But then again, you have to remember that 10 years ago, we had to pay a hundred dollars every time a new version of Windows came out. Would we be willing to pay for Facebook, Twitter, or YouTube today if those services were ad-free? I'm sure some people would. YouTube Premium is a great example of that. You know, with YouTube Premium, Google has essentially said, If you don't want to watch the ads, then fine, pay us and we'll get rid of them. Maybe at some point, Facebook, Twitter, and other services will try the same thing.

But you know, I think with Windows, Microsoft is trying to get the best of both worlds. On a new system, you still have to pay full price for a license for Windows, a Windows that's bombarded with data mining and ads. Now, sound off in the comments below and tell me if you'd be willing to accept the ads if there was no license fee for Windows at all. Or are you happy paying the initial license fee for Windows and then getting free upgrades to new versions based on an advertising model? You know, personally, I don't mind the current system. I don't have a problem deep-loading Windows to remove most of the data mining. Also, the initial license fee is fine because, if you think about it, it's kind of a leash for Microsoft. They're a lot less likely to push even more ads and more intrusive data mining as long as that initial license fee exists.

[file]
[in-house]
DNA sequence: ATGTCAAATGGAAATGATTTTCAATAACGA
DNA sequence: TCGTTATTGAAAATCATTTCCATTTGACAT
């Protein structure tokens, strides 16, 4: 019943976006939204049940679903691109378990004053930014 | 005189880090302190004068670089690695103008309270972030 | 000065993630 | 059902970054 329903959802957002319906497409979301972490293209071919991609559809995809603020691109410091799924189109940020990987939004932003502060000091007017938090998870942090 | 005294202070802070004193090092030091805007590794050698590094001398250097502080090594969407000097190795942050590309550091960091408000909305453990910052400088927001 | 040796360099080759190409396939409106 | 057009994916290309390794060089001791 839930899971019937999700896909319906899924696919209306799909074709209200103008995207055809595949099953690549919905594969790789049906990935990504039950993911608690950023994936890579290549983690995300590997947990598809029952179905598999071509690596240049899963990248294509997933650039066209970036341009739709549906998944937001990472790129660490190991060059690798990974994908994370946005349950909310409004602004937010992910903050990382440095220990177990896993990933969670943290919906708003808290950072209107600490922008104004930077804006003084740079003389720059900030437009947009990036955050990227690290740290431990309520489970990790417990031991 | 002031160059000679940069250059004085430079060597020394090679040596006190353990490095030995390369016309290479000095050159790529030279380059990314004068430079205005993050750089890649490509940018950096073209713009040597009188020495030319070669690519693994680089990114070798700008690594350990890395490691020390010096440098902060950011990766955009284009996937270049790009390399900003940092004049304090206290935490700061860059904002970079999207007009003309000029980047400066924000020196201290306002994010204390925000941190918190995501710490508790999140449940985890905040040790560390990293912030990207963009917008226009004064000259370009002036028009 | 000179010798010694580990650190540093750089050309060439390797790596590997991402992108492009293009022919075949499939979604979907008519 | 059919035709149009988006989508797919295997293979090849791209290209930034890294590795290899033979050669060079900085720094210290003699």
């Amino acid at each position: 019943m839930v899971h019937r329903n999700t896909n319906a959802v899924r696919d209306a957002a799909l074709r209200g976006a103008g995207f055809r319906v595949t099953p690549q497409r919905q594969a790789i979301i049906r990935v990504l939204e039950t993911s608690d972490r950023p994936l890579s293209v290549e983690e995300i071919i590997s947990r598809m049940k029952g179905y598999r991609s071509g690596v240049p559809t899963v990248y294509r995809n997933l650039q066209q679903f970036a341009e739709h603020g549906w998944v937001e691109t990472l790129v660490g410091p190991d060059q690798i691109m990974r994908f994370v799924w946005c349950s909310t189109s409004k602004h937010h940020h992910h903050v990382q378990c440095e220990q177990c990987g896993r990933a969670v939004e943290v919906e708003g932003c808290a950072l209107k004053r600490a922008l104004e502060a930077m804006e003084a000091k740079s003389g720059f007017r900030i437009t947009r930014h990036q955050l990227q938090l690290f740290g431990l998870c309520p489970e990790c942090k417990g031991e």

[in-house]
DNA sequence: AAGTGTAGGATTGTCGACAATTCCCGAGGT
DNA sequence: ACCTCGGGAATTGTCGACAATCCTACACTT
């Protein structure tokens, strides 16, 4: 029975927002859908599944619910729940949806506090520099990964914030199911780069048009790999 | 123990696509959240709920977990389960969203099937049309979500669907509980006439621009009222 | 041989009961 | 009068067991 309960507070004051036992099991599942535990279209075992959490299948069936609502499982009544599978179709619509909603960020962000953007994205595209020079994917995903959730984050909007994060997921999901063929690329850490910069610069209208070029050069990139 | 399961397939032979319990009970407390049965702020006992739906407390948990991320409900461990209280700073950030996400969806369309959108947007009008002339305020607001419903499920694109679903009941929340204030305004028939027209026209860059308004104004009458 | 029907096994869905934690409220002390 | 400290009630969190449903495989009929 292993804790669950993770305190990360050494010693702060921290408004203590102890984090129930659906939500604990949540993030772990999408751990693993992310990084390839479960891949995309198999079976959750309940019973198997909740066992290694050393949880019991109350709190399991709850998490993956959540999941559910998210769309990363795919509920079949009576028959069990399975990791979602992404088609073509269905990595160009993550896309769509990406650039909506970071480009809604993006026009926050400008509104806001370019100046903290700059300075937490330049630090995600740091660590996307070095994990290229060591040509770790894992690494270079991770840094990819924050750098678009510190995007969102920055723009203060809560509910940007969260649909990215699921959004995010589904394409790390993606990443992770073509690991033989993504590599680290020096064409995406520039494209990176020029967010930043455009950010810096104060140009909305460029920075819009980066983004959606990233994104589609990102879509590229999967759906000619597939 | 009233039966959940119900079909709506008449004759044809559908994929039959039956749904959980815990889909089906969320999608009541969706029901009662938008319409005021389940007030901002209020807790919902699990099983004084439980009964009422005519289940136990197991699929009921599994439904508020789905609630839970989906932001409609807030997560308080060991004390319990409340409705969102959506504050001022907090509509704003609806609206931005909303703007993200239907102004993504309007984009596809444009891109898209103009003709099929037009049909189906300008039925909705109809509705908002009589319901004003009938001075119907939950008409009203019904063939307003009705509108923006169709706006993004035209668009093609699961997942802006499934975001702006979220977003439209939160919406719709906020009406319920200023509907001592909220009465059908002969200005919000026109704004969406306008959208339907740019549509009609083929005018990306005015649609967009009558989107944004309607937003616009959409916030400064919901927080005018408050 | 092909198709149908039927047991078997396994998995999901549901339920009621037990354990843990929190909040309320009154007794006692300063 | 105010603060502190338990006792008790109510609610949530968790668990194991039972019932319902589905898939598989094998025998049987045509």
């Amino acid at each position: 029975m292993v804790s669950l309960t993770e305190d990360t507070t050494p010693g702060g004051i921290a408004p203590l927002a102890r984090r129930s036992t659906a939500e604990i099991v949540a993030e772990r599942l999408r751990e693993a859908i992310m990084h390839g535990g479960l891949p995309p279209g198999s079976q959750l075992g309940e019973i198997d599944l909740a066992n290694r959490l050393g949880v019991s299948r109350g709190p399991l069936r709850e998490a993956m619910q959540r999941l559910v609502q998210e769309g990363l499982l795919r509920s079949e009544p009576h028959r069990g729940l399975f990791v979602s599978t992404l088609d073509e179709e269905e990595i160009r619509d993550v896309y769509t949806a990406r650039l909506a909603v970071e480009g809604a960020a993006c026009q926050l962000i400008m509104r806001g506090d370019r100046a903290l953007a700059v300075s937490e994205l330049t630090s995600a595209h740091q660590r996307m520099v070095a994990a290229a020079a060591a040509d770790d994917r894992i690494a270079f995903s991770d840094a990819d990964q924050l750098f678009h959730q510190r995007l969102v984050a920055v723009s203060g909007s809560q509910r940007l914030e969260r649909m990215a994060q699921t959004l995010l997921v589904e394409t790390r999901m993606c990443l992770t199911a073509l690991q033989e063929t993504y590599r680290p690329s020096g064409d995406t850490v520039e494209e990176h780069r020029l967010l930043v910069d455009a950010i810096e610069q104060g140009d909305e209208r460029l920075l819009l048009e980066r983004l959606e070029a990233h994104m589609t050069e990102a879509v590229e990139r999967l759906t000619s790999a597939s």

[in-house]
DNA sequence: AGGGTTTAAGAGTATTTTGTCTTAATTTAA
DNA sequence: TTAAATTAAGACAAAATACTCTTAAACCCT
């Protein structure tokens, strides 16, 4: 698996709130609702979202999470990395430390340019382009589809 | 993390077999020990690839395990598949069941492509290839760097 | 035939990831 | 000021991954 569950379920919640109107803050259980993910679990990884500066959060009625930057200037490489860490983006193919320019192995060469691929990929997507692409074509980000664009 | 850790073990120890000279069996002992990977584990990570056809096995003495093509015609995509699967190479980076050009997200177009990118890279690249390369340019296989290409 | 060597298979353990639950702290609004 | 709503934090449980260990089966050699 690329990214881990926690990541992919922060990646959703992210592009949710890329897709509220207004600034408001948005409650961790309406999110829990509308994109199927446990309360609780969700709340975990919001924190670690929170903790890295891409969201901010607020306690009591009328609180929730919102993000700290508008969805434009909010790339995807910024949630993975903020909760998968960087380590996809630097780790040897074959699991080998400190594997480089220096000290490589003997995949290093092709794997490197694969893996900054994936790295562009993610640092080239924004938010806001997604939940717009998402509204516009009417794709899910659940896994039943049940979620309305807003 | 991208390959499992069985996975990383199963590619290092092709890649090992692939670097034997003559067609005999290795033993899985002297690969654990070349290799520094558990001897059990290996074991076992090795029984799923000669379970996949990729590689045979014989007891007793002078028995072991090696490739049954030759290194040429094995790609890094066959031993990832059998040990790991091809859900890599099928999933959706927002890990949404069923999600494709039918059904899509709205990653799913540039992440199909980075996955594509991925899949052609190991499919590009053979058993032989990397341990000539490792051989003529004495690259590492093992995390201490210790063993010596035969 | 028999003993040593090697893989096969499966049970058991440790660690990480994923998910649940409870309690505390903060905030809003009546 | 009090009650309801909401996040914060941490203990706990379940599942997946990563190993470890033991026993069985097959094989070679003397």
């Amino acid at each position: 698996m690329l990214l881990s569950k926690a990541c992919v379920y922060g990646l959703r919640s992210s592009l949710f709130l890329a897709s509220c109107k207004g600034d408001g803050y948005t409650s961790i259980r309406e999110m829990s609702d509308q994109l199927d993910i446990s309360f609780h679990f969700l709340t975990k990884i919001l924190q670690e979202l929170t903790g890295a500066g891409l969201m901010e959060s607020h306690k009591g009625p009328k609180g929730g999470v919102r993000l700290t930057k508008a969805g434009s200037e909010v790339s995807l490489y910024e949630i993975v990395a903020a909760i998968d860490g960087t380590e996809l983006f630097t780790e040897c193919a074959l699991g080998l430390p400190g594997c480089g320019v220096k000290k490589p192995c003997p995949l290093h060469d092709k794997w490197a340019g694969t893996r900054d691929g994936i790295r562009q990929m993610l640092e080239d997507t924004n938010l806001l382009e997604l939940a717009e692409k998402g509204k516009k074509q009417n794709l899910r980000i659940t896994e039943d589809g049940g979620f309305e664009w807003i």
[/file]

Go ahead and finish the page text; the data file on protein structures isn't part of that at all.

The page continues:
Ultimately though, I think advertising within Windows is going to continue. And I think we will eventually accept it. Things like this have a tendency of moving more into the thing and less away from it. I mean, you don't see Facebook and Twitter cutting down on the amount of ads they show. It just continues to grow more and more.

Ultimately though, this isn't a bad thing. There's always going to be an equilibrium of what we will accept versus what we won't. And even if that line moves, it will always be right where we accept it. That's why Microsoft came out and said that the ads in File Explorer were not meant to be released because we're not ready to accept that yet. That's not always going to be the case. But with that said, if you'd like to de-bloat your copy of Windows because you're not ready to accept where that line currently is, then check out this video where I show you how to manually go through and de-bloat your copy of Windows.